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United States Department of Transportation United States Department of Transportation

The Volpe Center is DOT’s ‘Nerd Lab’—and Much More

Thursday, August 3, 2017

By Volpe Director Anne Aylward

Connected vehicles. Unmanned aircraft. Worldwide vessel tracking.

The U.S. DOT Volpe National Transportation Systems Center is where transportation agencies and the private sector turn for multimodal expertise on the cutting edge of what’s next in transportation.

Politico recently featured the Volpe Center in its tour of government nerd labs, alongside the Defense Advanced Research Projects Agency, the High-Risk High-Reward Research Program from the National Institutes of Health, the U.S. Department of Agriculture’s Agricultural Research Service, and others.

The Volpe Center brings together world experts in Infrastructure Systems, Safety Management and Human Factors, Air Traffic Systems, and Policy and Planning, all under one roof. Each of our projects is distinctly funded, and we do our work on behalf of public and private sponsors.

“I came here with a background in vision science, to help with displays in aircraft,” said Volpe psychologist Scott Gabree. “Within my first three years, I started working on safety technology at rail crossings and the psychology of people who die on the rail system. I feel like anytime I have a question, I’m a maximum of two floors away from an expert in a world I didn’t even know existed. That’s what’s so cool about Volpe.”

Across modes, Volpe’s nerds—a term of endearment at our headquarters in the Cambridge, Massachusetts, Kendall Square tech hub—have built systems that work behind the scenes to improve transportation safety and efficiency around the world.

A jetliner leaving behind distinct wake vortices, shown with smoke, during a wake turbulence test.
A jetliner leaving behind distinct wake vortices during a wake turbulence test. (Volpe photo)

“In the Aircraft Wakes and Weather Division here at Volpe, we nerd-out about a lot of things, including how the air trailing a moving aircraft affects other aircraft,” said Volpe Division Chief Jonathan Lee. “We get deep into this stuff because it’s important for safety—wake turbulence can cause pilots of smaller aircraft to lose control. Everyone at Volpe, to some degree, is a safety nerd and helps to enhance safety across the transportation system.”

For improving safety on oceans and waterways, there’s SeaVision, a web-based vessel-tracking application Volpe developed for the U.S. Navy that’s been used to combat illegal fishing and smuggling.

A Google Map of SeaVision showing small green and purple triangles to depict ships' location and direction of movement at sea.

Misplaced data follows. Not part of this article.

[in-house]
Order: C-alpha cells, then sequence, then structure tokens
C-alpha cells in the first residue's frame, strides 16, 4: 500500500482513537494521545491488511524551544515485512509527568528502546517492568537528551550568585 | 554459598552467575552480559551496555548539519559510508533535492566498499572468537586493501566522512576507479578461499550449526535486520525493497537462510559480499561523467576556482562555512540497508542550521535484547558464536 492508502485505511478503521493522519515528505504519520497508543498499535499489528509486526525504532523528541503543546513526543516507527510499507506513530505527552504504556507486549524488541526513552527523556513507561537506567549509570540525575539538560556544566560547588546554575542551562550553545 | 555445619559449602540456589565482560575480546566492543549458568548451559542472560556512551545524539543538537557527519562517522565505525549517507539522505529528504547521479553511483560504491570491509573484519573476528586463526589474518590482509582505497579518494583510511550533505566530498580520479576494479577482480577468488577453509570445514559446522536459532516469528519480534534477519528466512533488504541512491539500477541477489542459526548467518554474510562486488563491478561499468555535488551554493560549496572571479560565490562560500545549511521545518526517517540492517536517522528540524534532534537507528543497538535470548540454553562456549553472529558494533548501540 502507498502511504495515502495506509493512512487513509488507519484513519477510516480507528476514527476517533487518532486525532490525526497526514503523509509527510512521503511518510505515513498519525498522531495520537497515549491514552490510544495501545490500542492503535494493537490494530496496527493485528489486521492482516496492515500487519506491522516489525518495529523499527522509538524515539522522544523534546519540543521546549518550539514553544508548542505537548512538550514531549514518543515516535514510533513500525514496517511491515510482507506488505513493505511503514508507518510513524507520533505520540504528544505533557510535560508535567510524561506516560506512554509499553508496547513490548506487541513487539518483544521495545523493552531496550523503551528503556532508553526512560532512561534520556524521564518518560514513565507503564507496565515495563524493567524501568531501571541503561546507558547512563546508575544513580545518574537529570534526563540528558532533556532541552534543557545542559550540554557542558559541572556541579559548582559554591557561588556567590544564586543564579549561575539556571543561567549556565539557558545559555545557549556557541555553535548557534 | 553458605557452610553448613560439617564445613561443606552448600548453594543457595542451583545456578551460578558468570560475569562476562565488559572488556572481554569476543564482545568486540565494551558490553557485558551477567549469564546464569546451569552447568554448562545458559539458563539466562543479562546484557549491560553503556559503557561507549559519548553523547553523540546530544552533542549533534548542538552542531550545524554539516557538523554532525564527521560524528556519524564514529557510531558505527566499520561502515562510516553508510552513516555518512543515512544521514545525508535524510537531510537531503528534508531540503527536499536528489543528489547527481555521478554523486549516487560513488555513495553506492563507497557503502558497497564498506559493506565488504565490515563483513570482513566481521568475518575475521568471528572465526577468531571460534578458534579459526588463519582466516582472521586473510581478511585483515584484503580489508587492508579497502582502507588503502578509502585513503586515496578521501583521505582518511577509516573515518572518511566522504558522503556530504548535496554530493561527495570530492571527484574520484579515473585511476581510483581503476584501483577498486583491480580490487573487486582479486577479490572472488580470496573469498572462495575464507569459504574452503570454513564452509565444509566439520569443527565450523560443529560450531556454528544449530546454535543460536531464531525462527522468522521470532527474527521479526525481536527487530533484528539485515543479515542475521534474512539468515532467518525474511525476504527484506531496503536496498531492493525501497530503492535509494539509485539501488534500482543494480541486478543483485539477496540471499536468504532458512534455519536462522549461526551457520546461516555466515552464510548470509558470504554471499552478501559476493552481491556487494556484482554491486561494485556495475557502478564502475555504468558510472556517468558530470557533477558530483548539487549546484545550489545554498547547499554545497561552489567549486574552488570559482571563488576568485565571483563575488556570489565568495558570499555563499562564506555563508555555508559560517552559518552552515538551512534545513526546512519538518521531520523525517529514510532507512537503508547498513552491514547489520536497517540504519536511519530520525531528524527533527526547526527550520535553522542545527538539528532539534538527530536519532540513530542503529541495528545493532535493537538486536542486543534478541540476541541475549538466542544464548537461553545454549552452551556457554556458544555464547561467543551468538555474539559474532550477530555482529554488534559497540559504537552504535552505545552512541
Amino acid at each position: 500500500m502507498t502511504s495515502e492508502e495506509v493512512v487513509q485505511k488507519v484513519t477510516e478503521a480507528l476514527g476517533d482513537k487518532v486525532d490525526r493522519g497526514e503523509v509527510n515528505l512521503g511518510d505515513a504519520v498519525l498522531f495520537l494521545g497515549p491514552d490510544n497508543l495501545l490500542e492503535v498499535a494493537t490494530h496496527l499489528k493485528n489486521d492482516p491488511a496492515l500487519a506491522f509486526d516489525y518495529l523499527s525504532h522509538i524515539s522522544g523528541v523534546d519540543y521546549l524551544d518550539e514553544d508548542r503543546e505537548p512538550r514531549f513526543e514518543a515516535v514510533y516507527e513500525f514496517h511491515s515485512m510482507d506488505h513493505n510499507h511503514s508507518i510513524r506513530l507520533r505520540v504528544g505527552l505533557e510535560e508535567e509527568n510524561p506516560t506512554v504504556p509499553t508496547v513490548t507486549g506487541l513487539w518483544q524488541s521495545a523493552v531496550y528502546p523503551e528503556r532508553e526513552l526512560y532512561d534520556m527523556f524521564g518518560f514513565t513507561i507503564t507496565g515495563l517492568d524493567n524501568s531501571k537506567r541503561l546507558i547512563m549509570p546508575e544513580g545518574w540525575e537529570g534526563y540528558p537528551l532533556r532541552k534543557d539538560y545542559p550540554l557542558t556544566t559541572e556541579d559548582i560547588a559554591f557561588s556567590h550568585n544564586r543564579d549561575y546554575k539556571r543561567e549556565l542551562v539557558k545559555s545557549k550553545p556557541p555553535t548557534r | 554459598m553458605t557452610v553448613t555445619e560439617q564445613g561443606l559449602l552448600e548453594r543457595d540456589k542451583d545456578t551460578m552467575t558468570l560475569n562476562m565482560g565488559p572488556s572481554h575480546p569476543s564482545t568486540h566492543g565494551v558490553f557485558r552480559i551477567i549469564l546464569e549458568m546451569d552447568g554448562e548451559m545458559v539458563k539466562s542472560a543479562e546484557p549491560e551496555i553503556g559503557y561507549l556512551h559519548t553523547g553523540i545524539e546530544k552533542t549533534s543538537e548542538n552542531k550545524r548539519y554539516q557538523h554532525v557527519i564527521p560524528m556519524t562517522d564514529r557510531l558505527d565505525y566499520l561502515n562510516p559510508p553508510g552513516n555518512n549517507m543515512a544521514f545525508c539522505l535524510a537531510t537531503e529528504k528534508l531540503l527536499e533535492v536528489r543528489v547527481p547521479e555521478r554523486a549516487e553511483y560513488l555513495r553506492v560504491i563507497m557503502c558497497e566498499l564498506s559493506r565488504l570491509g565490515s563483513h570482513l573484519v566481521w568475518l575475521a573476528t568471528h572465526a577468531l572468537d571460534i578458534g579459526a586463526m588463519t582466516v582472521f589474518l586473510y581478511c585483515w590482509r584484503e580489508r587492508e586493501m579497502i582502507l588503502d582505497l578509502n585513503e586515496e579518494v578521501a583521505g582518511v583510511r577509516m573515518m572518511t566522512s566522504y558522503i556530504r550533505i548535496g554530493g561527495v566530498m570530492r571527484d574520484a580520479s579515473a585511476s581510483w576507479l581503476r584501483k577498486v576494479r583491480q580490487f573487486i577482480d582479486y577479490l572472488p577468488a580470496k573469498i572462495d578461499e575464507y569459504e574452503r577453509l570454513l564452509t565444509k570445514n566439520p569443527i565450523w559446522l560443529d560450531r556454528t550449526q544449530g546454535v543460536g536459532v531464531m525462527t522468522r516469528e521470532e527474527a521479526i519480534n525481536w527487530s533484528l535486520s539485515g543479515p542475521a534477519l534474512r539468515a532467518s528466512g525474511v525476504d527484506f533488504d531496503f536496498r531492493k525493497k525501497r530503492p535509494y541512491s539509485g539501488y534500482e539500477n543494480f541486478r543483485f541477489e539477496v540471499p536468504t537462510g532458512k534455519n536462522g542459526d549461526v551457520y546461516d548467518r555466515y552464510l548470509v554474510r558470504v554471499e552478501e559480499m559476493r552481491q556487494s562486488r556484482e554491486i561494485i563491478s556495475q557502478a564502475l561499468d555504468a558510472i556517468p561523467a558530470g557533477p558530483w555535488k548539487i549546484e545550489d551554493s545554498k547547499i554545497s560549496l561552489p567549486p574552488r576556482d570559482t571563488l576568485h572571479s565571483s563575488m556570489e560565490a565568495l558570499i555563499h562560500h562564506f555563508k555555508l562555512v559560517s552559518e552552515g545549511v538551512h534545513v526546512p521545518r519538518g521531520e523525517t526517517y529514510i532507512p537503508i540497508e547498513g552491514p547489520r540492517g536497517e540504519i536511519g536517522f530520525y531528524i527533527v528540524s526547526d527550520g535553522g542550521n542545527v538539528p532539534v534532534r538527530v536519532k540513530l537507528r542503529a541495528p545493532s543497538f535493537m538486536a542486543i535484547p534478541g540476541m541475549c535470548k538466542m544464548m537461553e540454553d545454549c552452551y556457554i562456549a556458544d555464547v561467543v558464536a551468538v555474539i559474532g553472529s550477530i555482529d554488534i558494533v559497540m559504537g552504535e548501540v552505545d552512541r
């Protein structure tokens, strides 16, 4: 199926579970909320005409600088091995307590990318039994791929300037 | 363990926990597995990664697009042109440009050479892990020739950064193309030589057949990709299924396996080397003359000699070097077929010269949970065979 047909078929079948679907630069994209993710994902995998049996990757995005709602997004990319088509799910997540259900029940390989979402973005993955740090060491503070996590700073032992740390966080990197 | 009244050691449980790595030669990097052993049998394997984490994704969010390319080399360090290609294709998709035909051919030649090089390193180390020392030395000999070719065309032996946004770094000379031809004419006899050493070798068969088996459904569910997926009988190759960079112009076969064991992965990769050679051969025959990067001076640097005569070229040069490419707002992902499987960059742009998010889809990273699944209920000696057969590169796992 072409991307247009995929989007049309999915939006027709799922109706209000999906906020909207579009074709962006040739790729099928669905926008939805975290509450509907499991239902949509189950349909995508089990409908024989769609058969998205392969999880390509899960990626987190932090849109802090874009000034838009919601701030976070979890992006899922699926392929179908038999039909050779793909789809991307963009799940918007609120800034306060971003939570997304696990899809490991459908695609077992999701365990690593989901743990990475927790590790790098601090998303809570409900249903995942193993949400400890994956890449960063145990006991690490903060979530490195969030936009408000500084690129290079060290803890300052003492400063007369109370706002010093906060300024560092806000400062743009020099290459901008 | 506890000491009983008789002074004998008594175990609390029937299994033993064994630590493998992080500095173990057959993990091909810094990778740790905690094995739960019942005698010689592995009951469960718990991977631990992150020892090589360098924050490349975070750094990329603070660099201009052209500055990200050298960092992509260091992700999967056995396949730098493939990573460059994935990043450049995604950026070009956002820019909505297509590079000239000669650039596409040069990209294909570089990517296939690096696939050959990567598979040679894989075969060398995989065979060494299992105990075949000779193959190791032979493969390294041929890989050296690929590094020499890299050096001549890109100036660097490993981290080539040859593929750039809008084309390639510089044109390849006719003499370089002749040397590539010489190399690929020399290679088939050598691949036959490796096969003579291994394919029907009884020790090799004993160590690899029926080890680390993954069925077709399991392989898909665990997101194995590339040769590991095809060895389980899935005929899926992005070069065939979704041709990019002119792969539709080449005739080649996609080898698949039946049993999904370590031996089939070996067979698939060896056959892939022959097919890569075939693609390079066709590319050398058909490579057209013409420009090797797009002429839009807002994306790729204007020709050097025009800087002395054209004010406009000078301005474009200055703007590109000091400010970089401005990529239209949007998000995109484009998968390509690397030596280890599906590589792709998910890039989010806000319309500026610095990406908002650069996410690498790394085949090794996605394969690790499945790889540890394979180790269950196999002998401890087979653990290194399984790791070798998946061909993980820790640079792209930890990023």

SeaVision leverages Google Maps to display more than 62,000 ships around the world and their corresponding information, including a ship's position, course, and speed, as well as the name and size of a vessel. (Volpe image)

Our experts have also been at the fore of investigating and championing the effectiveness of truck side guards, which can save the lives of bicyclists and pedestrians during truck collisions.

There’s the ground-based sense-and-avoid technology we developed for the U.S. Air Force, which alerts unmanned aircraft operators to potential conflicts with neighboring aircraft and recommends avoidance maneuvers if needed.

We have investigations into the safety impact of following distances between heavy trucks in automated platoons performed on behalf of the Federal Highway Administration, and we work to improve pilot communication on behalf of the Federal Aviation Administration.

This is just a small sampling, and I didn’t even mention our suite of airplane, train, and car simulators.

A woman sits in the driver's seat of Volpe's driving simulator.
The custom-built driving simulator at the Volpe Center features five 55-inch screens that wrap 180 degrees around users, providing a wide field of view that closely emulates a real-car experience. (Volpe photo)

In short, the nerds at Volpe have their minds churning across the transportation enterprise to make sure people and goods get where they need to go as safely and efficiently as possible.

“My background is in linguistics and cognitive psychology, which I apply to the aviation world, and what’s great is that I’m able to learn about very different areas within aviation,” said Volpe human factors expert Tracy Lennertz. “I’m doing mostly research and development, cutting-edge work that is going to shape national and international aviation standards. To know my work is having that kind of global impact is pretty neat.”

The Volpe Center is an agency of the U.S. Department of Transportation that works with the public and private sectors on solutions to our nation’s most pressing transportation challenges. Learn more about how your agency or organization can work with Volpe.

Pilot looking out the window of a plane at a drone
Volpe developed a ground-based sense-and-avoid technology for the U.S. Air Force, which alerts unmanned aircraft operators to potential conflicts with neighboring aircraft and recommends avoidance maneuvers if needed. (Volpe photo)

This story first appeared in U.S. DOT’s Connections blog.